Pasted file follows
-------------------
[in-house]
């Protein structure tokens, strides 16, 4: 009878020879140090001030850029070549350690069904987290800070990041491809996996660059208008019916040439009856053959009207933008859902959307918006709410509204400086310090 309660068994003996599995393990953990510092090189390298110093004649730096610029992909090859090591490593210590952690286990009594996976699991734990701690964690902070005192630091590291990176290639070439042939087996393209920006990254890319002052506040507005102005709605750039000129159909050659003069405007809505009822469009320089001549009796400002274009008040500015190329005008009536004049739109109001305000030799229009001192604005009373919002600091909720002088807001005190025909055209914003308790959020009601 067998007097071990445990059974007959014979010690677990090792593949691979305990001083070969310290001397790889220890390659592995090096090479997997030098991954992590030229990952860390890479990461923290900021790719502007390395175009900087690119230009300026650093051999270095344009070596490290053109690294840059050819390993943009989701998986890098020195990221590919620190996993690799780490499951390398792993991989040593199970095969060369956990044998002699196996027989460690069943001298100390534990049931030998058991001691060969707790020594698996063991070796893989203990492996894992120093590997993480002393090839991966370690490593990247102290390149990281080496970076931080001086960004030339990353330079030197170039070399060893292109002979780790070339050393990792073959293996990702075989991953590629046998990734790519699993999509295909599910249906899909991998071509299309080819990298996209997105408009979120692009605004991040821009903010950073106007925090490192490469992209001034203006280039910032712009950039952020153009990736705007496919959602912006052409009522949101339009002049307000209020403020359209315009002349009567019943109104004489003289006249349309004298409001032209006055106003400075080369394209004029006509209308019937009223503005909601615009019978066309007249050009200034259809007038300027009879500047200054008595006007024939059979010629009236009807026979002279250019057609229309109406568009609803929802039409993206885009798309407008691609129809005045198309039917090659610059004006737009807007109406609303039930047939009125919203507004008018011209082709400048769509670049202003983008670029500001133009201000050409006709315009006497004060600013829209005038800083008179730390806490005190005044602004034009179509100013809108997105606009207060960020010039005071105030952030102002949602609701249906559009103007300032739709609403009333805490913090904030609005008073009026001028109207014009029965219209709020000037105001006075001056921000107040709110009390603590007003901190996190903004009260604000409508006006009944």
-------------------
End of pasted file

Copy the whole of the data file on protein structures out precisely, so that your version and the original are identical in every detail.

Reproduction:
[in-house]
């Protein structure tokens, strides 16, 4: 009878020879140090001030850029070549350690069904987290800070990041491809996996660059208008019916040439009856053959009207933008859902959307918006709410509204400086310090 309660068994003996599995393990953990510092090189390298110093004649730096610029992909090859090591490593210590952690286990009594996976699991734990701690964690902070005192630091590291990176290639070439042939087996393209920006990254890319002052506040507005102005709605750039000129159909050659003069405007809505009822469009320089001549009796400002274009008040500015190329005008009536004049739109109001305000030799229009001192604005009373919002600091909720002088807001005190025909055209914003308790959020009601 067998007097071990445990059974007959014979010690677990090792593949691979305990001083070969310290001397790889220890390659592995090096090479997997030098991954992590030229990952860390890479990461923290900021790719502007390395175009900087690119230009300026650093051999270095344009070596490290053109690294840059050819390993943009989701998986890098020195990221590919620190996993690799780490499951390398792993991989040593199970095969060369956990044998002699196996027989460690069943001298100390534990049931030998058991001691060969707790020594698996063991070796893989203990492996894992120093590997993480002393090839991966370690490593990247102290390149990281080496970076931080001086960004030339990353330079030197170039070399060893292109002979780790070339050393990792073959293996990702075989991953590629046998990734790519699993999509295909599910249906899909991998071509299309080819990298996209997105408009979120692009605004991040821009903010950073106007925090490192490469992209001034203006280039910032712009950039952020153009990736705007496919959602912006052409009522949101339009002049307000209020403020359209315009002349009567019943109104004489003289006249349309004298409001032209006055106003400075080369394209004029006509209308019937009223503005909601615009019978066309007249050009200034259809007038300027009879500047200054008595006007024939059979010629009236009807026979002279250019057609229309109406568009609803929802039409993206885009798309407008691609129809005045198309039917090659610059004006737009807007109406609303039930047939009125919203507004008018011209082709400048769509670049202003983008670029500001133009201000050409006709315009006497004060600013829209005038800083008179730390806490005190005044602004034009179509100013809108997105606009207060960020010039005071105030952030102002949602609701249906559009103007300032739709609403009333805490913090904030609005008073009026001028109207014009029965219209709020000037105001006075001056921000107040709110009390603590007003901190996190903004009260604000409508006006009944």